Appears in

Oxford Companion to Wine

Oxford Companion to Wine

By Jancis Robinson

Published 2006

  • About

quartzite, a metamorphic rock that was originally a quartz-rich sandstone (see geology). It is usually pale-coloured to white, with a ‘sugary’ appearance. It should not be confused with the mineral quartz since it is a rock composed of myriad constituent grains. Once used for any tough quartz-rich rock, in modern usage quartzite refers to a compact, metamorphic fusion of the quartz grains and silica cement of the original sandstone, which makes it robust and resistant to soil erosion.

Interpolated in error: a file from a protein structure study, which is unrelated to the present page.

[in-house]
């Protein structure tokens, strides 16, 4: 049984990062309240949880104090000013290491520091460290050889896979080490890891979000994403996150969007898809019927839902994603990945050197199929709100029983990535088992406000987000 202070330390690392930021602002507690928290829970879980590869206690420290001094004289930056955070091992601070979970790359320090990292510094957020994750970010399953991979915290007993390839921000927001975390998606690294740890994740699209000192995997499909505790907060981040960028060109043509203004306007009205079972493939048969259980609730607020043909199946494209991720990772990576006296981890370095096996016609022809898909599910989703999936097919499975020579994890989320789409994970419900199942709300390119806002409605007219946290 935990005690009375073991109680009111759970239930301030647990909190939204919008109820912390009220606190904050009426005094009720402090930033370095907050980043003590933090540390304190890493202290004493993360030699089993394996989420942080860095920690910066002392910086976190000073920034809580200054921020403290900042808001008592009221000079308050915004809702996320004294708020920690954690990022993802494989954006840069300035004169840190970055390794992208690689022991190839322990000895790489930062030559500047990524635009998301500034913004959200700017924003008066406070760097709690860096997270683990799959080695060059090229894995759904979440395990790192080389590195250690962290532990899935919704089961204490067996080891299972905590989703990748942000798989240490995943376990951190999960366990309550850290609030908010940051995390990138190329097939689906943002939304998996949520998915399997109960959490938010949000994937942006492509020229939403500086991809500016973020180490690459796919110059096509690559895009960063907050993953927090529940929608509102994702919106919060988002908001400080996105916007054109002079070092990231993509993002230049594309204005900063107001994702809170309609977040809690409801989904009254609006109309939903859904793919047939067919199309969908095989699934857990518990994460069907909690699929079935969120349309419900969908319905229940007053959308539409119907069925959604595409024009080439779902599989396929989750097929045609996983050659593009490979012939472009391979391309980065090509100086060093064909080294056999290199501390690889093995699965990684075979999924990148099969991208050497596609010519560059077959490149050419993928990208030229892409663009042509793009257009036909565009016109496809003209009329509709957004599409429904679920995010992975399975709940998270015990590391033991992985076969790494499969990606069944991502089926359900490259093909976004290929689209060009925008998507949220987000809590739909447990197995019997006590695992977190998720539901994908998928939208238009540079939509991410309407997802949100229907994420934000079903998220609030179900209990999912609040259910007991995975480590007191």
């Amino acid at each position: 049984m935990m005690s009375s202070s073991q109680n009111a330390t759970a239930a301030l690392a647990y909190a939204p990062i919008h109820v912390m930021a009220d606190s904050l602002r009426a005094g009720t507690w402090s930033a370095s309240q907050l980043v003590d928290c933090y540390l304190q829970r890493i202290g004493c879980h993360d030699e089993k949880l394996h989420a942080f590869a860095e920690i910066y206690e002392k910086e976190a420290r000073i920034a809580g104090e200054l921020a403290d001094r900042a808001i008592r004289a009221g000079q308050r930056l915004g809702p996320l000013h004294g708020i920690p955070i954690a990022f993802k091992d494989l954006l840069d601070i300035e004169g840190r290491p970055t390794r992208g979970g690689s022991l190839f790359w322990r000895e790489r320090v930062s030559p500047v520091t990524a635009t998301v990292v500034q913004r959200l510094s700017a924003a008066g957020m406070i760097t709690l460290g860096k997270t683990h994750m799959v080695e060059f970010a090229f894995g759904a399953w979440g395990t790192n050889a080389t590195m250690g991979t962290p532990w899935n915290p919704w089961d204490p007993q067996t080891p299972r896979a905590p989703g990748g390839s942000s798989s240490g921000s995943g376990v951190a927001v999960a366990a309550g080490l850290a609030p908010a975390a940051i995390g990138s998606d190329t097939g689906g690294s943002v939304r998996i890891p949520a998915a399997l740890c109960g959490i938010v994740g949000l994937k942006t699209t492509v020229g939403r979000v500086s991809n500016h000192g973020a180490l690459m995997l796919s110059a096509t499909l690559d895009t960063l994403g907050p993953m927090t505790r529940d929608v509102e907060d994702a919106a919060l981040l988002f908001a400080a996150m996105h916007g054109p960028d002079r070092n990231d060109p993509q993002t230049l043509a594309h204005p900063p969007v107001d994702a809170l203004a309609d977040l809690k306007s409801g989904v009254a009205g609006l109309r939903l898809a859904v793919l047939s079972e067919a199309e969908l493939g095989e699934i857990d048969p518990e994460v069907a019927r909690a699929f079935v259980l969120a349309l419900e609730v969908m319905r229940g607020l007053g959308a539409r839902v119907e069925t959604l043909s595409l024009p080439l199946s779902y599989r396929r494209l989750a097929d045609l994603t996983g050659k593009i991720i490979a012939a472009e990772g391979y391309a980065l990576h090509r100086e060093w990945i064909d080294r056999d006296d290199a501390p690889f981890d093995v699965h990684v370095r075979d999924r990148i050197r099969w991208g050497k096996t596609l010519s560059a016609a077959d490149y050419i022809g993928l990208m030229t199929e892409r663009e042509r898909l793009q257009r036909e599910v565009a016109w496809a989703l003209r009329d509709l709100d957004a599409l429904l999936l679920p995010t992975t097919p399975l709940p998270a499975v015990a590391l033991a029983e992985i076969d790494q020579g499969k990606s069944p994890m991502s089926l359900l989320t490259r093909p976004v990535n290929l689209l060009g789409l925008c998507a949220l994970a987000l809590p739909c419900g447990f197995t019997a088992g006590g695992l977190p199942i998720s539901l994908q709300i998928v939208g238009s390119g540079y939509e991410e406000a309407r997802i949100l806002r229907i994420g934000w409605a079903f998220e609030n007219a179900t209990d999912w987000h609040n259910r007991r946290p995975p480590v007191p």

Quartzite therefore tends to form relatively higher ground with thin, poorly fertile soils, generally not well suited to viticulture, although it does occur in Germany’s nahe and rheinhessen regions, in Spain’s calatayud, and in the barossa and clare valleys, South Australia. Quartzite is much more commonly seen in vineyards as rock fragments in the soil, including the archetypal galets of châteauneuf-du-pape.